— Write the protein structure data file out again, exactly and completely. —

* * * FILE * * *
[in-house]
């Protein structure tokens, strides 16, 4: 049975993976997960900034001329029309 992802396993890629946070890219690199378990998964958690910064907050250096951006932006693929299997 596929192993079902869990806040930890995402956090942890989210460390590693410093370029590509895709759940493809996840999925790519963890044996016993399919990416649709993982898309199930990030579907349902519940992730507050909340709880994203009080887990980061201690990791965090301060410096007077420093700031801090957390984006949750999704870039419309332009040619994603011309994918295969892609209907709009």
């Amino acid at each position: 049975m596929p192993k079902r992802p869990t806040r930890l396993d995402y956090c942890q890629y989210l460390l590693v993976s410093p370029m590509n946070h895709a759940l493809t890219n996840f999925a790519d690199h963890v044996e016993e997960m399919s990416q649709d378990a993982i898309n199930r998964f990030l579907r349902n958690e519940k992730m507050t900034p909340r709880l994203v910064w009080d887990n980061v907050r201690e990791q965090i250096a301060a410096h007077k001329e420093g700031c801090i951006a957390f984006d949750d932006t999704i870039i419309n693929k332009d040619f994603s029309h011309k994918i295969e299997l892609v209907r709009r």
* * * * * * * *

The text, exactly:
[in-house]
């Protein structure tokens, strides 16, 4: 049975993976997960900034001329029309 992802396993890629946070890219690199378990998964958690910064907050250096951006932006693929299997 596929192993079902869990806040930890995402956090942890989210460390590693410093370029590509895709759940493809996840999925790519963890044996016993399919990416649709993982898309199930990030579907349902519940992730507050909340709880994203009080887990980061201690990791965090301060410096007077420093700031801090957390984006949750999704870039419309332009040619994603011309994918295969892609209907709009």
């Amino acid at each position: 049975m596929p192993k079902r992802p869990t806040r930890l396993d995402y956090c942890q890629y989210l460390l590693v993976s410093p370029m590509n946070h895709a759940l493809t890219n996840f999925a790519d690199h963890v044996e016993e997960m399919s990416q649709d378990a993982i898309n199930r998964f990030l579907r349902n958690e519940k992730m507050t900034p909340r709880l994203v910064w009080d887990n980061v907050r201690e990791q965090i250096a301060a410096h007077k001329e420093g700031c801090i951006a957390f984006d949750d932006t999704i870039i419309n693929k332009d040619f994603s029309h011309k994918i295969e299997l892609v209907r709009r």